Italian minister says EU deal on fiscal rules unlikely this year

By Giuseppe Fonte and Angelo Amante

ROME (Reuters) – Italy’s economy minister accused the European Union on Friday of being a politically weak entity unable to take swift decisions, warning the bloc was unlikely to wrap up negotiations on its new fiscal rules before the end of the year.

Speaking at a festival hosted by Prime Minister Giorgia Meloni’s Brothers of Italy party, Giancarlo Giorgetti said the EU still lacked a real political dimension and compared it to a “condominium meeting” where attendees only look after their own interests.

“Europe is incapable of taking any strategic decision in a timely manner,” Giorgetti said.

The minister, a senior member of the co-ruling League party, told the panel Italy would like the EU to draft its own tax for big tech companies such as Apple to help finance its common budget.

“If Europe was a political subject, it would make such a decision,” he said.

The minister sounded sceptical over the EU’s chance of striking a deal on new fiscal rules, which need to be revamped after being suspended in 2020 due to the COVID-19 pandemic.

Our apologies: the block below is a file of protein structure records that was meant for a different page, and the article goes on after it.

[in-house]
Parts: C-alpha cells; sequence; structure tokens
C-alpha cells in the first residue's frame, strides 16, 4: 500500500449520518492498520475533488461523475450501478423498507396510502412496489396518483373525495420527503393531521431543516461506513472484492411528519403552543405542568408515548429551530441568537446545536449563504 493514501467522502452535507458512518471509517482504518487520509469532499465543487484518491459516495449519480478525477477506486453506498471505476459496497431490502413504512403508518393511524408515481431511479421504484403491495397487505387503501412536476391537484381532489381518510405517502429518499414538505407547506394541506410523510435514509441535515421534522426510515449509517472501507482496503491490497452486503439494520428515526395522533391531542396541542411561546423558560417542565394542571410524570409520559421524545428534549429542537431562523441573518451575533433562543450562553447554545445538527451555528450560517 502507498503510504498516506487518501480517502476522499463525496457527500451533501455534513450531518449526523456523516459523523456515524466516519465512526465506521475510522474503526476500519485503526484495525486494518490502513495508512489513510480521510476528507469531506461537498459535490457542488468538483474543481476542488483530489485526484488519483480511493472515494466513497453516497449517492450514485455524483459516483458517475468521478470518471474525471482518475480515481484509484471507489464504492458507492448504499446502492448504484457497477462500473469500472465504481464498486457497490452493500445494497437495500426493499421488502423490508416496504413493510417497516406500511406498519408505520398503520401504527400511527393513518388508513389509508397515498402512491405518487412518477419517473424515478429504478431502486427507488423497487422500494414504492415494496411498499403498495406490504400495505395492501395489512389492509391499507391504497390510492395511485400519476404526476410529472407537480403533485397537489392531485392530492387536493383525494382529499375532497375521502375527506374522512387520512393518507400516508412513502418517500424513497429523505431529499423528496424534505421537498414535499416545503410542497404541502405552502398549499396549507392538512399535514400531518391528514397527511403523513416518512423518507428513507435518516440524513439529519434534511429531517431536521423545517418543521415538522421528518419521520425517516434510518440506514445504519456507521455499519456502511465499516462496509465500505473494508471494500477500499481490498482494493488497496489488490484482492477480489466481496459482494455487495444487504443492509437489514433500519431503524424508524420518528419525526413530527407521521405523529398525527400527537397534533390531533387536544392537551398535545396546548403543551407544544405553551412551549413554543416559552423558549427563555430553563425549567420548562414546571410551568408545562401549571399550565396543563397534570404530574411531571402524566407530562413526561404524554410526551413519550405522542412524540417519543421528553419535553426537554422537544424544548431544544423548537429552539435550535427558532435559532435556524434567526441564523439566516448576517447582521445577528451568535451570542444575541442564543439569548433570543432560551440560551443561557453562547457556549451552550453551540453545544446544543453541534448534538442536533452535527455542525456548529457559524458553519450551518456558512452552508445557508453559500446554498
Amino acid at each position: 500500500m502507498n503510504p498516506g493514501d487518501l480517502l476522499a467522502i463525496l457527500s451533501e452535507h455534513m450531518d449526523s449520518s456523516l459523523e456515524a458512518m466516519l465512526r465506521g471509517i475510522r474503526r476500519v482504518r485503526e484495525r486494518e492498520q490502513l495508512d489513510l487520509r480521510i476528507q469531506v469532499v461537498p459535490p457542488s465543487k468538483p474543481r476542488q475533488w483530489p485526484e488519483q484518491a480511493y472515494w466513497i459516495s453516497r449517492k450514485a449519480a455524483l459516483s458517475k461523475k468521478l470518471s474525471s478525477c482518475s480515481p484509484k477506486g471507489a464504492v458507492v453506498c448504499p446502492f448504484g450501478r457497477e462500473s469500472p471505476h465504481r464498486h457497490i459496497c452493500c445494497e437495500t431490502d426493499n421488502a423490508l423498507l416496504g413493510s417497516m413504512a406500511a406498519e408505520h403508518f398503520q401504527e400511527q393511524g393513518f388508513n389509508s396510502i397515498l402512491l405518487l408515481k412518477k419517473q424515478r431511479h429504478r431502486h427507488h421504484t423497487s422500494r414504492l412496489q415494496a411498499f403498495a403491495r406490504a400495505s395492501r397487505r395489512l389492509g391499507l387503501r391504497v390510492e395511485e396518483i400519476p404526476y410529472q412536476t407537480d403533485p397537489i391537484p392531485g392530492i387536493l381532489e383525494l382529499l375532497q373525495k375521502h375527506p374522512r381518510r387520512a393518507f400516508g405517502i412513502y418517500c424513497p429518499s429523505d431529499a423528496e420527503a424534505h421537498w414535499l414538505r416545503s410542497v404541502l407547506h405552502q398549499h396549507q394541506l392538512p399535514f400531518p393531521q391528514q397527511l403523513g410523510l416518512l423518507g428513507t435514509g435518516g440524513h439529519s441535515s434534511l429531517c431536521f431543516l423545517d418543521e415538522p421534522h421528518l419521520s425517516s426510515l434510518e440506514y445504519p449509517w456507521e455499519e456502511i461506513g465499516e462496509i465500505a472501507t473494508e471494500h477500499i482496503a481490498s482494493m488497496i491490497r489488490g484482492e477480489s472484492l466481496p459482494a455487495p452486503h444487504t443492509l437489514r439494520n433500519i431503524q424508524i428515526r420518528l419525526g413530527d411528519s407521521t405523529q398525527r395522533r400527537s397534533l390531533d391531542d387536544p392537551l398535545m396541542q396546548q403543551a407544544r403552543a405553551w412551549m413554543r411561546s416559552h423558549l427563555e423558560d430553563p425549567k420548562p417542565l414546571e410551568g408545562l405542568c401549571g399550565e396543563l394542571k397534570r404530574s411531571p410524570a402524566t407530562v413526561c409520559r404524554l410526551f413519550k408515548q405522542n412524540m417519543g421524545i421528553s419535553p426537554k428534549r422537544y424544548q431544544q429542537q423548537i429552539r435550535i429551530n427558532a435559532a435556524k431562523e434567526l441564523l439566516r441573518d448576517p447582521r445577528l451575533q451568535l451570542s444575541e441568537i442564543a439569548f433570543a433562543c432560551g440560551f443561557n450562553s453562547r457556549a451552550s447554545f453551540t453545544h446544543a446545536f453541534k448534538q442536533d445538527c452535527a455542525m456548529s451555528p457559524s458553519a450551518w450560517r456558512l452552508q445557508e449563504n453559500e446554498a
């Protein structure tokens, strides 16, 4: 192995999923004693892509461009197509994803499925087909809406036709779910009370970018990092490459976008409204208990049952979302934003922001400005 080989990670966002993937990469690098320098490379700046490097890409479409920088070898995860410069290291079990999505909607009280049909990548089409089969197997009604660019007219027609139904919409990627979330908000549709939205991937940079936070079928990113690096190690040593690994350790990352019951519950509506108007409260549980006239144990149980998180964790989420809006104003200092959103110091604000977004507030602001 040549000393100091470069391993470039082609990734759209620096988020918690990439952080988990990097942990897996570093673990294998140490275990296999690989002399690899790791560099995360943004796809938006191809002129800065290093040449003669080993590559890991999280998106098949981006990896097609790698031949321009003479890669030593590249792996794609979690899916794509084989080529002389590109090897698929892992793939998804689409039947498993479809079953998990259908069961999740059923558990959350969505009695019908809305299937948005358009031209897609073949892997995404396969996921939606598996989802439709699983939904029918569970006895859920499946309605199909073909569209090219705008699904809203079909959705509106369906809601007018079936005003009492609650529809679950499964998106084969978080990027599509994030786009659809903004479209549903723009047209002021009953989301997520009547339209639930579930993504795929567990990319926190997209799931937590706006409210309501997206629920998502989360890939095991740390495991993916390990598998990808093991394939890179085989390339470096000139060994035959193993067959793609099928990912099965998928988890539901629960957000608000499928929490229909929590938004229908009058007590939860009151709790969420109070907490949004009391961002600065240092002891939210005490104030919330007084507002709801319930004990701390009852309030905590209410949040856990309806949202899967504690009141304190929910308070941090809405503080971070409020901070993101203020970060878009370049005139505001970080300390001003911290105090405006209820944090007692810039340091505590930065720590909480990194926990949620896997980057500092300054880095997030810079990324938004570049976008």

He said there was “little chance” of wrapping up negotiations next week at a video conference of the bloc’s finance ministers, after Meloni this week threatened to veto any deal that would penalise Rome.

The European Commission has proposed tweaking the rules by introducing a fiscal adjustment path focused on spending cuts over four to seven years. Germany, the bloc’s largest economy, has also called for highly-indebted countries, such as Italy, to cut debt by at least 1% of GDP each year.

Giorgetti said this month Italy wanted to pursue its fiscal adjustment over a seven year period, provided it implemented its post-COVID recovery plan, and “without further conditions”.

“We are playing this game with courage but also with cleverness,” Giorgetti said, commenting the negotiations.

(Reporting by Giuseppe Fonte and Angelo Amante; Editing by Alvise Armellini and Mark Potter)